“Everything revolves around the family. If we cane resolve our intimate family issues, we can also deal with global problems affecting relations between countries,” Bar Aba says through an interpreter.

“I myself had no chance to come to terms with my own father. My advice is: If your parents are still alive and you have unresolved issues with them, resolve them. If you don’t it’s going to haunt you for the rest of your life,” the actor concludes.

Agnieszka Holland, one of the top directors from Poland

Agnieszka Holland is one of the premier filmmakers of Poland. She is best known for her war time drama, Europa, Europa. Her current Oscar entry is called In Darkness. This film also takes place during WW2. In the Nazi-occupied Warsaw, a sewer worker and a thief helps the local Jews hide from the Nazis utilizing his knowledge of the sewer system.

“I wanted to point out with this story that the line between good and bad is blurry. It is easy for a person to step on each side of the line,” Agnieszka explains.

Since she has lived and worked through the Communist era, I ask her, what is it like to make movies in the post cold warPoland.

“Funny enough, when I look at my Iranian colleagues, I feel that somehow they have it easier. To be under oppression makes movie-making more meaningful. But I enjoy my freedom, even if the movies were less powerful as  a result.”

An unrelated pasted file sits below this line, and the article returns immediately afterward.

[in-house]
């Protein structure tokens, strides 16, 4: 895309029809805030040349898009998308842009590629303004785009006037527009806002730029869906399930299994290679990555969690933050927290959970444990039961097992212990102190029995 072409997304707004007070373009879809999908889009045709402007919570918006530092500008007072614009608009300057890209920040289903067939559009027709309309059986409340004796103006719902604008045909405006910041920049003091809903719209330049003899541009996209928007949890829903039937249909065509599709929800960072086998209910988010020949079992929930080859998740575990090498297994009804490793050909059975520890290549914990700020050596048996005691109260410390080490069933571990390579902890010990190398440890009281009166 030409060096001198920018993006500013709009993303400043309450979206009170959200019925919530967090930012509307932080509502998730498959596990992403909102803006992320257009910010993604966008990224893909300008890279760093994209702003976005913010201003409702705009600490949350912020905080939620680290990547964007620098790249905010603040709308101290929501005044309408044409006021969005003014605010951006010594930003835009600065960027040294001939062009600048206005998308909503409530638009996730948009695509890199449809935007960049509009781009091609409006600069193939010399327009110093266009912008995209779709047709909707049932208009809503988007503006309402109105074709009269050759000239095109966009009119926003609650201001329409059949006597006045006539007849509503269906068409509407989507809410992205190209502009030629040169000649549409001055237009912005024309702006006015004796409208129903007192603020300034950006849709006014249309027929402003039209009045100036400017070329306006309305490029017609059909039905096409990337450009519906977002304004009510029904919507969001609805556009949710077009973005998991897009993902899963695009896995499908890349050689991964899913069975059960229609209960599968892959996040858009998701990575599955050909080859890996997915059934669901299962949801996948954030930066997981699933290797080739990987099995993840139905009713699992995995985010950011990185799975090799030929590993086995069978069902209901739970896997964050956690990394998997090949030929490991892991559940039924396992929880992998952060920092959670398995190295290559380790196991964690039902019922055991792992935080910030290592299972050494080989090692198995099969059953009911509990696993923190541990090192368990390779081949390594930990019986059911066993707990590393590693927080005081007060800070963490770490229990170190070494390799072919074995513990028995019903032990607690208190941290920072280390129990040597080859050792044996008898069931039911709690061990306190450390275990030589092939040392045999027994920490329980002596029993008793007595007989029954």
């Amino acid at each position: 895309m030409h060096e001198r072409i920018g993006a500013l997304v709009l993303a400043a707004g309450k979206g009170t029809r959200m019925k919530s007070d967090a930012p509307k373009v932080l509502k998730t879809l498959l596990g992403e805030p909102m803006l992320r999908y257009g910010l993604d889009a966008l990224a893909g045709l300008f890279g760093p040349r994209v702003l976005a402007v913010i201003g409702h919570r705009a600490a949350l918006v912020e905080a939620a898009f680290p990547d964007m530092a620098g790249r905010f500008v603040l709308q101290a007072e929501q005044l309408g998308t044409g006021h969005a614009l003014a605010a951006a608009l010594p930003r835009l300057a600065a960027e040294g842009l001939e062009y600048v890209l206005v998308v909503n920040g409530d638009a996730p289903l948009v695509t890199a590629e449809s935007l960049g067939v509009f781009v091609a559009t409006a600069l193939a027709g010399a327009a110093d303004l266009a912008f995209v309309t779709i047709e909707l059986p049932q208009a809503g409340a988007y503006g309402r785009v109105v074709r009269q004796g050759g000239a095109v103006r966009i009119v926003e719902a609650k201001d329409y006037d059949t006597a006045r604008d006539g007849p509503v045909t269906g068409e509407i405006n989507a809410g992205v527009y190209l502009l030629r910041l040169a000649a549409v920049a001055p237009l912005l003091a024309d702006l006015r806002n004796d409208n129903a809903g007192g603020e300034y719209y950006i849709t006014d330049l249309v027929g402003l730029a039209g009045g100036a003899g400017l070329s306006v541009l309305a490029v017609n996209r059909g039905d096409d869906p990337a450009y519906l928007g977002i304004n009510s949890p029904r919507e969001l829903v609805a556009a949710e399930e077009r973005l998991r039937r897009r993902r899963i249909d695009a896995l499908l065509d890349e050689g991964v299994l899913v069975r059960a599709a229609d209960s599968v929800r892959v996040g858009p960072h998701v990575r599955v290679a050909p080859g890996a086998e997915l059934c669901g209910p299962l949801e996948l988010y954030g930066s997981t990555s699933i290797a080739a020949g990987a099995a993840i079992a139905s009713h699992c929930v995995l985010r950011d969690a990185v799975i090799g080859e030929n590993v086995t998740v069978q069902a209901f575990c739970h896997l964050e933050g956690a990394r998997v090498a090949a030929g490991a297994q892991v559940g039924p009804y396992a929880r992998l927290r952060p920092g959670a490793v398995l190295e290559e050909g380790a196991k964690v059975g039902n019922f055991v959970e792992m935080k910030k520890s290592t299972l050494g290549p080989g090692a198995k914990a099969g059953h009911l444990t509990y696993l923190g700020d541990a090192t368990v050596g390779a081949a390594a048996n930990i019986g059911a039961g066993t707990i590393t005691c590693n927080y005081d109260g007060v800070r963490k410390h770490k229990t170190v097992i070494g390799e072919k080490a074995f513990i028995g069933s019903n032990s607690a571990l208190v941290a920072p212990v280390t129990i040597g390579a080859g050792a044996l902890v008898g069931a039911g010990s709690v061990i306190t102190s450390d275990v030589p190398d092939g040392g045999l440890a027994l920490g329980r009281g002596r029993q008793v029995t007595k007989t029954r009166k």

A German TV reporter is doing her stand-up on the red carpet.

A handful of Los Angeles Finns work in the entertainment industry.

Make-up artist Kristina Duff and CNN anchor Piers Morgan at Hollywood Reporter's pre-Oscar party in Hancock Park

I asked make-up artist Riku Campo, what goes into making a filmstar ready for the Oscars. As it turns out, it is a major operation.

Riku Campo - a Finnish make-up artist of the stars by Jonny Kahleyn

Riku Campo - a Finnish make-up artist of the stars

“A week or two before the show, the star goes to the teeth cleaning at the dentist. Then a week before he or she has a microdermabrasion and a facial deep cleansing. A couple of days before the gala, many of the stars take a spray tan. It takes a day or two to even out the tone”, Riku explains.

On the morning of the awards show, Riku Campo shows up at the star’s dressing room.

“They usually check into a hotel a night before, even if they live inL.A.It’s just easier to do all the preparations in a hotel than at home. As I arrive around 10.30 am, the room is already buzzing of people. There’s the star’s publicist, agent, manager, pedicurist, hairstylist, fashion stylist and sometimes family members – about ten people altogether.”

Campo has been given a picture of the star’s gown earlier, so that he can plan for an appropriate make-up.

“Pedicure and manicure are done first. At the same time, the hair stylist works on the actor’s hair. Once the hair has been blow-dried and rolled up, I create the make-up foundation and after that the whole make-up. After that the hair is opened up and finishes, the star is dressed and body make-up applied.”